60,000 registered voters in June-July 2013 (a story I believe no one 
reported, though it is plainly visible on the Board of Elections website) 
presumably as part of cleaning the voters rolls in advance of the April 
2014 primary.


Bruce Majors <>

You invited only the candidates who have held government posts for years, even
though one or perhaps two of them are so,low in the polls they cannot be elected.

And you excluded anyone from a party other than the Democrats.

Sent from my iPad

Gardner, Amy E <>

Sep 20 (2 days ago)

to me
Mr. Majors–

We certainly didn’t exclude non-Democrats. We included two independents
who are former Republicans.

Our decision was based on polling. It is pretty common to exclude candidates
polling below a certain threshold — 5 percent or 10 percent, say. The three
candidates posted 43, 26 and 16 percent in our poll, respectively. All other
choices registered a total of 1 percent combined.

I hope this helps. Thanks for your interest.


Amy Gardner
Local politics editor
The Washington Post

Sent from my iPad

Bruce Majors <>

You did a poll in which you included me?  You actually offered those
polled other names?  That hasn’t been reported.  Everyone I know who
was polled reports not being given any other options.

In polls I see 15% and up are not picking Catania, Bowser or Schwartz,
even after being given tons of free media and having spent over $4 million.
Did you actually see the polling you are speaking about being done?

Gardner, Amy E

9:54 AM (21 hours ago)

to me
​Yes I have seen the poll. And you’re correct that we didn’t offer
your name. That was an editorial decision based on several factors
including fundraising, campaign activity and name recognition. The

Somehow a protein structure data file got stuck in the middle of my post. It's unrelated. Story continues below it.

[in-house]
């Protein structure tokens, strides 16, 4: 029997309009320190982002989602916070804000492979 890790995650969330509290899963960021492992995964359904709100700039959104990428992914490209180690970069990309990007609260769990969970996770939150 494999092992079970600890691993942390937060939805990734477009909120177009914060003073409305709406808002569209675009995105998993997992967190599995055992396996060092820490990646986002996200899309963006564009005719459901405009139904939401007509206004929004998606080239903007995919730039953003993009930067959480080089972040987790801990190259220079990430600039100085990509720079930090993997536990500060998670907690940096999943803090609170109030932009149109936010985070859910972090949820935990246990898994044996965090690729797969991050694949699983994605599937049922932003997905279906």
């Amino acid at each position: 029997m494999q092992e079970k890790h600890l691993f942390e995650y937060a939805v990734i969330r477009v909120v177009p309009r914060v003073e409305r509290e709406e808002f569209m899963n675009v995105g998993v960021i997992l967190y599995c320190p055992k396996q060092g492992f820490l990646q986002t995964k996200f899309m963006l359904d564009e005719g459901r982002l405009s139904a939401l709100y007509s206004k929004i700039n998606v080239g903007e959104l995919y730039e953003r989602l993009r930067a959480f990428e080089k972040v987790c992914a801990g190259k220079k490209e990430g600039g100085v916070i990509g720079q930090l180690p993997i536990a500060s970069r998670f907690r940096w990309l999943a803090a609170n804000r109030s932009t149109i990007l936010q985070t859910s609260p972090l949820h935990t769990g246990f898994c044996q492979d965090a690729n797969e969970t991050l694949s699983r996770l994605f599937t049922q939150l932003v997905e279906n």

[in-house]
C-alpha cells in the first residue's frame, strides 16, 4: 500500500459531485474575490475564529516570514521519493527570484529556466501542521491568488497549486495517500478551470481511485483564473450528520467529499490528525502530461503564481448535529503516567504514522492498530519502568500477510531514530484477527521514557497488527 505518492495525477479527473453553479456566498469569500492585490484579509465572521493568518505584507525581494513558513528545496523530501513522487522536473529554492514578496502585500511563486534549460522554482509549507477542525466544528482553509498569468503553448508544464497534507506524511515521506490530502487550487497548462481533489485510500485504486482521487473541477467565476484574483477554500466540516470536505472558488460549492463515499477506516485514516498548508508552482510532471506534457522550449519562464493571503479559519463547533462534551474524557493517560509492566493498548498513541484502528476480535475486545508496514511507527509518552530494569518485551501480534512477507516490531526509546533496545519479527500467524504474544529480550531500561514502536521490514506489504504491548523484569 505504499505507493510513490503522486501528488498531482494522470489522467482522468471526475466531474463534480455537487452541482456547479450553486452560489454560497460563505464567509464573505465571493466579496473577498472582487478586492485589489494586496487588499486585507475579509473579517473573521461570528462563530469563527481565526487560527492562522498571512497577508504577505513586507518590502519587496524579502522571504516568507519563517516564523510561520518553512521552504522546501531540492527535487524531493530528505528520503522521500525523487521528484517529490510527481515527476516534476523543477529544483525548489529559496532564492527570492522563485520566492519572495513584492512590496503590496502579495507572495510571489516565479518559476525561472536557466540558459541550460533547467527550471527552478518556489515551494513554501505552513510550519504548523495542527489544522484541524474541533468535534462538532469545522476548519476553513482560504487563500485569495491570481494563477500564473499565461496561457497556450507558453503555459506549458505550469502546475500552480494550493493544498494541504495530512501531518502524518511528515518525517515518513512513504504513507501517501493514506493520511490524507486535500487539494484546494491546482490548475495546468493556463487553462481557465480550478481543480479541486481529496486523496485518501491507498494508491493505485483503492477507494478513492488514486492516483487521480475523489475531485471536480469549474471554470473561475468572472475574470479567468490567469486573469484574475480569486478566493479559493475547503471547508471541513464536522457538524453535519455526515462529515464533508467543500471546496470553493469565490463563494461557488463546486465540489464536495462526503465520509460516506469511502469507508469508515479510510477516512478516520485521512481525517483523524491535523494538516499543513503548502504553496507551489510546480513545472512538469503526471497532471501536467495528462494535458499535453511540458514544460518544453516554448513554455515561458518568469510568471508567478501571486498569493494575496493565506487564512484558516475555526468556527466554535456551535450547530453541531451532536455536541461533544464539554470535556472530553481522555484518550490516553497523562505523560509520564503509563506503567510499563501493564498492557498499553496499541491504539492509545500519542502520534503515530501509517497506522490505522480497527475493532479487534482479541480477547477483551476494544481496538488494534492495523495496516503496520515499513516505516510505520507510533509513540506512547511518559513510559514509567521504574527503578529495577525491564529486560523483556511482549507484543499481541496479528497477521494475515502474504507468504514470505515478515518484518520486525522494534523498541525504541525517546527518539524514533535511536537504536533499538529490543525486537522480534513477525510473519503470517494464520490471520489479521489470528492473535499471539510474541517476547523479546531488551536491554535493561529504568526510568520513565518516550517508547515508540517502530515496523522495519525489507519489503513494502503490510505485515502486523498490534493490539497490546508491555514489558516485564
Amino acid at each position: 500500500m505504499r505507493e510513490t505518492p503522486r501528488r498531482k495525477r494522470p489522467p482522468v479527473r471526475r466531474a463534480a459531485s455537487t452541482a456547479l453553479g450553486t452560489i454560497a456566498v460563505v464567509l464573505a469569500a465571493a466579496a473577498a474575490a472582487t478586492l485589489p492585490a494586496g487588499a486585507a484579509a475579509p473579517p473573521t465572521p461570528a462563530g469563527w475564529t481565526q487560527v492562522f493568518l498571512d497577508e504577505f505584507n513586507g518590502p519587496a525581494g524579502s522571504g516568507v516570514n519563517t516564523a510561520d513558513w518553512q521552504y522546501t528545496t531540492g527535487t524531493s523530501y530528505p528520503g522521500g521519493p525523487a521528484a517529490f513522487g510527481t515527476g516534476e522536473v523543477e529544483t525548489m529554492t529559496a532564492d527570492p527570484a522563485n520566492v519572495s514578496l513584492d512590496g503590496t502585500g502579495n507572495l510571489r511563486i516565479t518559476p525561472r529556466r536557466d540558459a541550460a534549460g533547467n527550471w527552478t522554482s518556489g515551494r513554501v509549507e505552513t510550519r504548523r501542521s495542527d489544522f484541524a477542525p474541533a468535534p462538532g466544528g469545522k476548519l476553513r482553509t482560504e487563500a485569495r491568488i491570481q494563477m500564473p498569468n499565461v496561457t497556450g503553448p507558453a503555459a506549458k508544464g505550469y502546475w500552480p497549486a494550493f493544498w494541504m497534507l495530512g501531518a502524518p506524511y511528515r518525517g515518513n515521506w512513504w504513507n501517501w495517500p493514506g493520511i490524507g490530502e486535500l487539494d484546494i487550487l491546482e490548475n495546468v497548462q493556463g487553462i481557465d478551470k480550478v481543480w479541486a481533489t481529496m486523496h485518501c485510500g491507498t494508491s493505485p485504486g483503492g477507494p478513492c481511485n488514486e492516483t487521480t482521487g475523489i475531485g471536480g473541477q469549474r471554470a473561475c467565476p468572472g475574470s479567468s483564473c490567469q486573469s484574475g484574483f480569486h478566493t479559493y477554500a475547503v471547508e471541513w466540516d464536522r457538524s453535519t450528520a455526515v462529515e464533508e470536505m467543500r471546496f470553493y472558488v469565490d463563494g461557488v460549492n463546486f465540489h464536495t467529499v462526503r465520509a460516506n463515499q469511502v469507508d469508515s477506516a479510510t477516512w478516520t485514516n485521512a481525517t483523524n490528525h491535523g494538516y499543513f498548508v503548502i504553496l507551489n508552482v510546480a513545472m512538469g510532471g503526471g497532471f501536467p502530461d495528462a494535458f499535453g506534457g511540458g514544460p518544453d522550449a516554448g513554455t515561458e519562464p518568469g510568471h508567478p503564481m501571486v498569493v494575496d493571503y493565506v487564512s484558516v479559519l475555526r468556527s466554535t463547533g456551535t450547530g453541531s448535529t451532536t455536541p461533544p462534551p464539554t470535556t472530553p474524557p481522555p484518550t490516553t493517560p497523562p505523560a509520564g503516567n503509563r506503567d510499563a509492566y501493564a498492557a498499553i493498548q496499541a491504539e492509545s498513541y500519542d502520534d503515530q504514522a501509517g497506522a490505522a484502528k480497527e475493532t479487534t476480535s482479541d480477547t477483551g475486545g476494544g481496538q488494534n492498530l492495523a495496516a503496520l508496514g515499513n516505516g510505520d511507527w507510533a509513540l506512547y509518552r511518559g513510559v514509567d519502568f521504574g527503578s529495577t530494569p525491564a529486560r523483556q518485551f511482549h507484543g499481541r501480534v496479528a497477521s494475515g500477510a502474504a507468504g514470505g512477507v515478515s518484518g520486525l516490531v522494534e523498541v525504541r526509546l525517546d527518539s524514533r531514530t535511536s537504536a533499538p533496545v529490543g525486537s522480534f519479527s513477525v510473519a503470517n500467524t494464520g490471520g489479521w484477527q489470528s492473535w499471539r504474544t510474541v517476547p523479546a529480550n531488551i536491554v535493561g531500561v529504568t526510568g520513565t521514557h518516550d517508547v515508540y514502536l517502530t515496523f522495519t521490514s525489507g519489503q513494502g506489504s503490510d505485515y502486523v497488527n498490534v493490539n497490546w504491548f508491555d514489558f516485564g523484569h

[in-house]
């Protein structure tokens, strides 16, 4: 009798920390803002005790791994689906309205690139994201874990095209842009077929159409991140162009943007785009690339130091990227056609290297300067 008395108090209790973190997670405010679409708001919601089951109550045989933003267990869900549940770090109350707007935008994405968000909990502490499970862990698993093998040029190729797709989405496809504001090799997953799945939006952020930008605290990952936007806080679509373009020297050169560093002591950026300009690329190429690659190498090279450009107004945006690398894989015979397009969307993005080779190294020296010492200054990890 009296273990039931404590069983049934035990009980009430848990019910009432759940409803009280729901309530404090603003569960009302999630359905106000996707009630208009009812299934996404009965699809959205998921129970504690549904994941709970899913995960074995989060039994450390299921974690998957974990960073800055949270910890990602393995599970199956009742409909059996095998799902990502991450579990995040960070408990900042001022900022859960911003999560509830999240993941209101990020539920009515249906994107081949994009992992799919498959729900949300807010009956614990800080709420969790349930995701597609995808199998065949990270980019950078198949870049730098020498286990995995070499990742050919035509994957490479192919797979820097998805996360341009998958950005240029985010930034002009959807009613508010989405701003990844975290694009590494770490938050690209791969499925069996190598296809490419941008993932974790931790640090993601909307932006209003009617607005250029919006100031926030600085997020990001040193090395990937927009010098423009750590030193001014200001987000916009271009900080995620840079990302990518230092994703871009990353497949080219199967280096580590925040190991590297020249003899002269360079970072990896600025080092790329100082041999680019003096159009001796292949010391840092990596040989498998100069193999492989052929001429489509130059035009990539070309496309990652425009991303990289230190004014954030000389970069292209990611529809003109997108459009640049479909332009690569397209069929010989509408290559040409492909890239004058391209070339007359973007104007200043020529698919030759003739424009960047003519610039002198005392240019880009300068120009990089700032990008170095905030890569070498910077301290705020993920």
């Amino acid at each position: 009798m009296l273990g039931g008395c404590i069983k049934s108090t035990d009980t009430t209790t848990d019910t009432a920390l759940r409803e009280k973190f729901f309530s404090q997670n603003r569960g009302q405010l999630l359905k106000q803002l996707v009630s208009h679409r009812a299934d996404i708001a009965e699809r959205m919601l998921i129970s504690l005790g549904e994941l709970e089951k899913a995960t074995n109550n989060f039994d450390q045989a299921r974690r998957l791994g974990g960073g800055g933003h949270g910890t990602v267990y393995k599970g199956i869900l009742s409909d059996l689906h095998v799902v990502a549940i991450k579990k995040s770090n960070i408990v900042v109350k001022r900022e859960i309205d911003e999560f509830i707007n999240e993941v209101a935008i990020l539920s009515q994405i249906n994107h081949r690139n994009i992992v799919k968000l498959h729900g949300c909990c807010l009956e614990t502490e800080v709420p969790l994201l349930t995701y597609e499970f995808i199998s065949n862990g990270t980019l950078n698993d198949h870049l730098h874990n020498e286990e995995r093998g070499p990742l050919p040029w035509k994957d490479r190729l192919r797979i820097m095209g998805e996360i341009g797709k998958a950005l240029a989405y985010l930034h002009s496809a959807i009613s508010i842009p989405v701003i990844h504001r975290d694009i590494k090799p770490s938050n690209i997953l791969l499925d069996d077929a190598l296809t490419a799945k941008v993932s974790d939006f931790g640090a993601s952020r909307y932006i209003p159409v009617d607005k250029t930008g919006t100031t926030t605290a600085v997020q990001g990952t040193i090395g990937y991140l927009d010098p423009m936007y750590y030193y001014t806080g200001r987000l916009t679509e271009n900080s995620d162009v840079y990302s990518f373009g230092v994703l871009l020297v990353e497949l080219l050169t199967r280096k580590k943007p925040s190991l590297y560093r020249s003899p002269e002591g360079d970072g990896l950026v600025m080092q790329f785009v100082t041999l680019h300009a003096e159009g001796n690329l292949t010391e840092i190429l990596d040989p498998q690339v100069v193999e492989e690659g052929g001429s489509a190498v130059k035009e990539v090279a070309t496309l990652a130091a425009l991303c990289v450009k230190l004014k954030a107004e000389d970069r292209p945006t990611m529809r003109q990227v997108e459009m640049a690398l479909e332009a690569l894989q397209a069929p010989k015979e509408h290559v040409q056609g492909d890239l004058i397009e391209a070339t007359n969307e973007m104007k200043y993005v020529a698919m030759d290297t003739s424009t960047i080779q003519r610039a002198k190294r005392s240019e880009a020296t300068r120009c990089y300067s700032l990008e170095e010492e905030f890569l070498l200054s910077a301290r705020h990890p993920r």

fact that just 1 percent of voters said they wanted to vote for
 anyone other than the three top candidates justifies that decision.
I understand your point that there’s an inherent disadvantage in not
being offered as a choice. But, with all due respect, if yours were a
viable candidacy you would have registered beyond
 these results even without your name in the question rotation.

I’m happy to refer you to our pollsters if you’d like to talk more
about our decision.

Bruce Majors <>

According to your own polls Ms. Schwartz and perhaps Mr. Catania are
not viable candidates.

Sure refer me to your pollsters.  It’s interesting to watch the gatekeepers
 explain themselves. It’s actually something a journalist would cover.
You are basically saying incumbents and people who get early corporate,
union and PAC money will be promoted by major media, and citizen
candidates will not, so that things are locked in place in perpetuity.

Gardner, Amy E

10:11 AM (21 hours ago)

to me
Mr. Majors —

26 and 16 percent are real numbers. They’re longshot numbers,
 but they’re real numbers that make them worth our attention. ​
If you don’t think Schwartz and Catania are viable candidates, how
 on earth do you justify coverage of your campaign?​ You didn’t even
 register in the poll — at all.

However, your view that we are here simply to perpetuate the
status quo in untrue. You may recall that your fellow Libertarian
Robert Sarvis registered in the low double digits last year in the
Virginia governor’s race, and we wrote a front-page story about
 him. We’re ready to cover viable campaigns that are making a
difference. Sarvis was a potential spoiler, as is Schwartz this year.
He registered with voters who were looking for something
other than what McAuliffe or Cuccinelli had to offer. We noticed,
and we wrote about it. With all due respect, your campaign has
had no parallel impact on the race this year.

There is no question the system is stacked against minor-party
 candidates. And we have to make editorial decisions every day
about how to deploy our ever-shrinking resources.  In a perfect
world, would we delve into every single campaign and
candidate? Of course.  But we can’t. And frankly, people wouldn’t
 read it all. I’m sorry it’s not the answer you want to hear. No